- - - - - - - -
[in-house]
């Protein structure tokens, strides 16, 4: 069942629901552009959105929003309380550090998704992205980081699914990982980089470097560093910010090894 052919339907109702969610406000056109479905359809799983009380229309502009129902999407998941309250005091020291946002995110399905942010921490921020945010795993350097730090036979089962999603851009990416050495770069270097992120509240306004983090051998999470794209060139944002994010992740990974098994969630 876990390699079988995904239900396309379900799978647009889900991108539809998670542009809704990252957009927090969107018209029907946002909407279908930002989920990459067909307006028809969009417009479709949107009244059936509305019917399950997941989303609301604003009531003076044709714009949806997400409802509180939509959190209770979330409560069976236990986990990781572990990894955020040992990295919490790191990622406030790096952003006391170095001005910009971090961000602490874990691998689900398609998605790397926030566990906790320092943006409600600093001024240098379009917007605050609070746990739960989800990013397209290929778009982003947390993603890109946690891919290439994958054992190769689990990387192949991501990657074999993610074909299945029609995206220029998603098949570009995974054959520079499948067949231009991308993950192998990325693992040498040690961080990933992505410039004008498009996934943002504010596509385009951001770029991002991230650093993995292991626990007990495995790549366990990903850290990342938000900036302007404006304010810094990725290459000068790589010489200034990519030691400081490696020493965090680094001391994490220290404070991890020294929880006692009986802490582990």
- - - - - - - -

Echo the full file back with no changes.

[in-house]
């Protein structure tokens, strides 16, 4: 069942629901552009959105929003309380550090998704992205980081699914990982980089470097560093910010090894 052919339907109702969610406000056109479905359809799983009380229309502009129902999407998941309250005091020291946002995110399905942010921490921020945010795993350097730090036979089962999603851009990416050495770069270097992120509240306004983090051998999470794209060139944002994010992740990974098994969630 876990390699079988995904239900396309379900799978647009889900991108539809998670542009809704990252957009927090969107018209029907946002909407279908930002989920990459067909307006028809969009417009479709949107009244059936509305019917399950997941989303609301604003009531003076044709714009949806997400409802509180939509959190209770979330409560069976236990986990990781572990990894955020040992990295919490790191990622406030790096952003006391170095001005910009971090961000602490874990691998689900398609998605790397926030566990906790320092943006409600600093001024240098379009917007605050609070746990739960989800990013397209290929778009982003947390993603890109946690891919290439994958054992190769689990990387192949991501990657074999993610074909299945029609995206220029998603098949570009995974054959520079499948067949231009991308993950192998990325693992040498040690961080990933992505410039004008498009996934943002504010596509385009951001770029991002991230650093993995292991626990007990495995790549366990990903850290990342938000900036302007404006304010810094990725290459000068790589010489200034990519030691400081490696020493965090680094001391994490220290404070991890020294929880006692009986802490582990």